Cue DJ Khaled’s “We Takin Over” because today marks the second week in a row that hip-hop has landed the front cover of the Sunday NY Times Arts Section!! This week’s feature discusses the growth of white rappers and their style as preservationists. Check out the article after the jump as writer Jon Caramanica draws parallels of rappers Action Bronson, The Beastie Boys, The Lonely Island, Eminem, Mac Miller, Machine Gun Kelly, Colt Ford, and Rittz to music greats of the past.


(NYTimes)–NOT 30 seconds into “Dr. Lecter,” the debut full-length album by’ Action Bronson, and the history lessons begin. It happens quickly, this one — a few bars rapped in the cadence of “Broken Language,” a minor 1995 hit by Smoothe Da Hustler and Trigger Tha Gambler. It’s the sort of reference dropped in as a wink, from connoisseur to connoisseur, insider to insider.

Action Bronson, who hails from Queens, has heavy echoes of Big L and Ghostface Killah in his flow, which is dense and burly and acidly nasal, a classic New York roughneck style. And the impressive “Dr. Lecter” (Fine Fabric Delegates) would have fit in neatly in 1995, right between those rappers’ debut albums. (The Ghostface comparisons only become more apt given the two rappers’ shared obsession with food.)

That Action Bronson is white doesn’t matter, strictly speaking. But his historically specific sound is one of the foremost examples of a recent movement, that of the white rapper as preservationist.

Once was a time when the only role available to white rappers was that of an outsider, whether they conceived of themselves as such or not — sheer rarity and novelty ensured that. The Beastie Boys understood their interloper role and played it to the hilt. Rappers like MC Serch and Pete Nice of 3rd Bass, and Everlast of House of Pain did their best to blend in, but even if they succeeded, they were still anomalies. Vanilla Ice — who looks better in the rearview, it should be said — was one of hip-hop’s first Antichrist figures.

Each of these artists was a small assault on hip-hop’s self-conception and self-presentation. But now, white rappers are commonplace, if not ubiquitous or especially influential. And a recent crop of albums and mixtapes by white rappers shows a new strategy. Where in the past, the way to avoid ruffling feathers was to lay no claim to hip-hop’s center, now it’s by looking backward, studying up and making unimpeachable choices. Who can argue with the path already taken?

For the Beastie Boys, that means pilfering from the younger versions of themselves, which means in turn pilfering from the protean rhyme schemes and rap-along chants of the Furious 5 or the Cold Crush Brothers. The new “Hot Sauce Committee Part Two” (Capitol) is the Beasties’ most tolerable album in years, largely for the sincerity with which Ad-Rock, MCA and Mike D clamor for, and practice, a return to old-school values. “Too Many Rappers (New Reactionaries Version)” features fellow old grump Nas and positions the Beasties as unlikely old-guard warriors, churlishly lamenting changes to the genre in which, quite accidentally, they became part of the vocabulary.

The Beastie Boys were, in essence, a joke that became serious that became, over time, easily mockable and co-optable by lesser talents. The Lonely Island, another jokester troika, skipped all those steps and went directly for laughs. The group — Andy Samberg, Akiva Schaffer, Jorma Taccone — began life as a comedy troupe, and the members are now in the employ of “Saturday Night Live,” where they’re responsible for many of the music-driven digital shorts that have infused the show with cachet in recent years.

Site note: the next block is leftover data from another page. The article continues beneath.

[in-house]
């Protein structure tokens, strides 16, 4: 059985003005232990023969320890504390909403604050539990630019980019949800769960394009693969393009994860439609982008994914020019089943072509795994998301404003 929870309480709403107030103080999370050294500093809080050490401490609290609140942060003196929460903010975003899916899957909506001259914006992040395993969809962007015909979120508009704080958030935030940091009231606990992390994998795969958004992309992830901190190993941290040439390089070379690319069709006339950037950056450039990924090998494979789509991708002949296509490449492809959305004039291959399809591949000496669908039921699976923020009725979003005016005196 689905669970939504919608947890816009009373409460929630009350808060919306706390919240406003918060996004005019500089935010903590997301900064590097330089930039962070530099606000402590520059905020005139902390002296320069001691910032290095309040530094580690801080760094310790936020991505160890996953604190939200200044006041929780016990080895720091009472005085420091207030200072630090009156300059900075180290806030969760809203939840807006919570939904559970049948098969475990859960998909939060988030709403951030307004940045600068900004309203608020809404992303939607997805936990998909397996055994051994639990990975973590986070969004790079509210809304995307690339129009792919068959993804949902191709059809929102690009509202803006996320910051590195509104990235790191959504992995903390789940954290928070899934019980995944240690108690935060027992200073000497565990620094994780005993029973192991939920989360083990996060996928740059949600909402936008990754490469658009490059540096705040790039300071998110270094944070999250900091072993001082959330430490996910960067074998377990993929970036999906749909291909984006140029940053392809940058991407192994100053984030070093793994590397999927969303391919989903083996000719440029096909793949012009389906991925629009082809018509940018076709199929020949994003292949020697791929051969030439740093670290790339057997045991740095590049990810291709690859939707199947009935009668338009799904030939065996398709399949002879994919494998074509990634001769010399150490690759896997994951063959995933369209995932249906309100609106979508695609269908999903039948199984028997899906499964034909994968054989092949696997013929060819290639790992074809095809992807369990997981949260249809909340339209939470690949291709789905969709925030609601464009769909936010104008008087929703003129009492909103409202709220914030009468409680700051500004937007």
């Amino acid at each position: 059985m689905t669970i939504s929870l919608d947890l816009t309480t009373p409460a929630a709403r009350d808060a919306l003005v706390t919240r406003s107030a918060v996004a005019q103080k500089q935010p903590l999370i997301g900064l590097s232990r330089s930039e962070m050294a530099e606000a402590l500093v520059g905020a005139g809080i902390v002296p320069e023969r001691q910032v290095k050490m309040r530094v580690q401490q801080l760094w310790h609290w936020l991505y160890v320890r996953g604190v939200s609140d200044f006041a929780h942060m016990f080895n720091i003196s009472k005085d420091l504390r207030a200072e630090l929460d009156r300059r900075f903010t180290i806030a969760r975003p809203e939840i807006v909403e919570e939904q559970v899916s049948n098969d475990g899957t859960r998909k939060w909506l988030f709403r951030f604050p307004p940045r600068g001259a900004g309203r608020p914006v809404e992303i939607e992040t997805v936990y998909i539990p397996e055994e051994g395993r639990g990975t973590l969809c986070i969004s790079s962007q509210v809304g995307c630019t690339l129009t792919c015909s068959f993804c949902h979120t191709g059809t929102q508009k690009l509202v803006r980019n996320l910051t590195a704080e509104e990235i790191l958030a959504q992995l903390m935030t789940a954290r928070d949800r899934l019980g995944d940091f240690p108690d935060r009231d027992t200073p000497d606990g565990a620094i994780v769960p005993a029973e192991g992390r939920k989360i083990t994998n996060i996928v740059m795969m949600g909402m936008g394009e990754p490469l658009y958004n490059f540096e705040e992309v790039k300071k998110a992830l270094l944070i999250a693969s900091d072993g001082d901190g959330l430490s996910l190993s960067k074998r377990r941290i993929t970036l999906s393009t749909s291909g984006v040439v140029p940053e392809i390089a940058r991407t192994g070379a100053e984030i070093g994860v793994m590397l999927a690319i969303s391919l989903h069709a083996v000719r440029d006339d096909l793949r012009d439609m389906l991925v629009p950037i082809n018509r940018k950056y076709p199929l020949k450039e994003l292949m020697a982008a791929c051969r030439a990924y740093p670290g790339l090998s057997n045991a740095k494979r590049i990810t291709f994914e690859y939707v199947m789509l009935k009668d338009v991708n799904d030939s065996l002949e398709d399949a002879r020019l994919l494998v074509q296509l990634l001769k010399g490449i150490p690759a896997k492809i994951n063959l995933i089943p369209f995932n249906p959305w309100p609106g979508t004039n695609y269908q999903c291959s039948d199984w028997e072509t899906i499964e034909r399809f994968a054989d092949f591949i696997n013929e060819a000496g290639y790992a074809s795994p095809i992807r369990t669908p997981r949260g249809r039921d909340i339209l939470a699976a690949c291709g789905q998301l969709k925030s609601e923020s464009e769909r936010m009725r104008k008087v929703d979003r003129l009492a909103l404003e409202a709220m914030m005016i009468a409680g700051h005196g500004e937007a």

The Lonely Island expresses its affection, and its knowledge, through astute parody. “Turtleneck & Chain” (Universal Republic) is the crew’s second album, and it’s heavy with winks — one song mocks hip-hop’s obsession with the epic song intro, stringing a series of them together, never getting to the song itself (with lyrics about erectile dysfunction, no less). There are “SNL”-facilitated collaborations with Rihanna and Nicki Minaj. (On its last album, it recruited E-40 and T-Pain.) The Lonely Island may not aspire to actual rap stardom, but it aspires to be taken seriously by those in the know.

That a group like the Lonely Island exists at all has a lot to do with the artist who casts the longest white shadow over hip-hop, Eminem. Eminem was probably the last true foreigner, arriving at a moment when mainstream acceptance of hip-hop was on the rise, following a decade of Dr. Dre and Puff Daddy, Biggie Smalls and 2Pac. He was articulating the outsider experience just as a whole new wave of fans — white fans — were experiencing it themselves for the first time.

But Eminem’s success meant that they didn’t have to be outsiders anymore — they could listen in, and also participate at the highest levels. And it wouldn’t be disingenuous: hip-hop has been around long enough that most young people don’t know a life without it. Their connection to the music, even if it’s just via consumption, is sincere and unavoidable.

Eminem’s success obviated the need for new Eminems. Bubba Sparxxx tried with devastatingly good Timbaland-produced country-rap beats. Asher Roth tried with Native Tongues-influenced slacker-rap. Yelawolf is trying with nimble skate-crunk. No one’s established a firm foothold.

And so whiteness, as it’s rendered now in hip-hop, is mostly implicit: draw too much attention to it, and risk being excluded.

When it’s there, it’s generally subtle. For example, half the songs on “On and On and Beyond” (Rostrum), Mac Miller’s first commercially available EP after a string of mixtapes, is light guitar-driven rock and funk that wouldn’t sound out of place on a Jason Mraz album. On his “1993” mixtape, Cam Meekins — a favorite of the perspective-skewing Web site — just goes all the way and reconfigures Mr. Mraz’s “I’m Yours” as “I’m Bored.”

Read the rest of the story HERE